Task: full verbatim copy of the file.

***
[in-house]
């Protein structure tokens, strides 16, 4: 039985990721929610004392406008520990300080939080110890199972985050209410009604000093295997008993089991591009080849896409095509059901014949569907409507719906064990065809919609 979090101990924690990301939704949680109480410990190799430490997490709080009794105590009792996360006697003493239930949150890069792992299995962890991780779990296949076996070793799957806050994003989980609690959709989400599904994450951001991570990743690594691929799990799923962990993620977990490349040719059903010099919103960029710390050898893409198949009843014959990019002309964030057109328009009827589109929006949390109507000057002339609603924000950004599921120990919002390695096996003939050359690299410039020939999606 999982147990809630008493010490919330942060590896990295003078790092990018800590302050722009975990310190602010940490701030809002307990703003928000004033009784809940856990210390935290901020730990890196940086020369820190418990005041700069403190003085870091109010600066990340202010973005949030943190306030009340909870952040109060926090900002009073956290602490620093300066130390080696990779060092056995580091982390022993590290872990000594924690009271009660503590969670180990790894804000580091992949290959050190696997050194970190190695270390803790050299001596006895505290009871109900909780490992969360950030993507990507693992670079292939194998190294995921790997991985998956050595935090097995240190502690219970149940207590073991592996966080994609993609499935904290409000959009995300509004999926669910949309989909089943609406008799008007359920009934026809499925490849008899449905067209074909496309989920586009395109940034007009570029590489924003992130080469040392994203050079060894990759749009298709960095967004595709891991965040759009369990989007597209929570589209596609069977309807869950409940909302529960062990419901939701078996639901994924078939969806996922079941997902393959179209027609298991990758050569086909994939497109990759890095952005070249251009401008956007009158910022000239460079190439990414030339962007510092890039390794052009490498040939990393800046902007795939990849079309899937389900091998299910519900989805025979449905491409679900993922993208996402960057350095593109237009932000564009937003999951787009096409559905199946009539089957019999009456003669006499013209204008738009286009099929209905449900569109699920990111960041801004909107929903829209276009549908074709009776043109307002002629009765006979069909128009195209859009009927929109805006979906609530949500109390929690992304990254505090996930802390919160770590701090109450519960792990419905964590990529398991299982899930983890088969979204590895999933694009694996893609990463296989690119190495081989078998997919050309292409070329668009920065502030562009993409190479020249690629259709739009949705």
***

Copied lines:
[in-house]
């Protein structure tokens, strides 16, 4: 039985990721929610004392406008520990300080939080110890199972985050209410009604000093295997008993089991591009080849896409095509059901014949569907409507719906064990065809919609 979090101990924690990301939704949680109480410990190799430490997490709080009794105590009792996360006697003493239930949150890069792992299995962890991780779990296949076996070793799957806050994003989980609690959709989400599904994450951001991570990743690594691929799990799923962990993620977990490349040719059903010099919103960029710390050898893409198949009843014959990019002309964030057109328009009827589109929006949390109507000057002339609603924000950004599921120990919002390695096996003939050359690299410039020939999606 999982147990809630008493010490919330942060590896990295003078790092990018800590302050722009975990310190602010940490701030809002307990703003928000004033009784809940856990210390935290901020730990890196940086020369820190418990005041700069403190003085870091109010600066990340202010973005949030943190306030009340909870952040109060926090900002009073956290602490620093300066130390080696990779060092056995580091982390022993590290872990000594924690009271009660503590969670180990790894804000580091992949290959050190696997050194970190190695270390803790050299001596006895505290009871109900909780490992969360950030993507990507693992670079292939194998190294995921790997991985998956050595935090097995240190502690219970149940207590073991592996966080994609993609499935904290409000959009995300509004999926669910949309989909089943609406008799008007359920009934026809499925490849008899449905067209074909496309989920586009395109940034007009570029590489924003992130080469040392994203050079060894990759749009298709960095967004595709891991965040759009369990989007597209929570589209596609069977309807869950409940909302529960062990419901939701078996639901994924078939969806996922079941997902393959179209027609298991990758050569086909994939497109990759890095952005070249251009401008956007009158910022000239460079190439990414030339962007510092890039390794052009490498040939990393800046902007795939990849079309899937389900091998299910519900989805025979449905491409679900993922993208996402960057350095593109237009932000564009937003999951787009096409559905199946009539089957019999009456003669006499013209204008738009286009099929209905449900569109699920990111960041801004909107929903829209276009549908074709009776043109307002002629009765006979069909128009195209859009009927929109805006979906609530949500109390929690992304990254505090996930802390919160770590701090109450519960792990419905964590990529398991299982899930983890088969979204590895999933694009694996893609990463296989690119190495081989078998997919050309292409070329668009920065502030562009993409190479020249690629259709739009949705």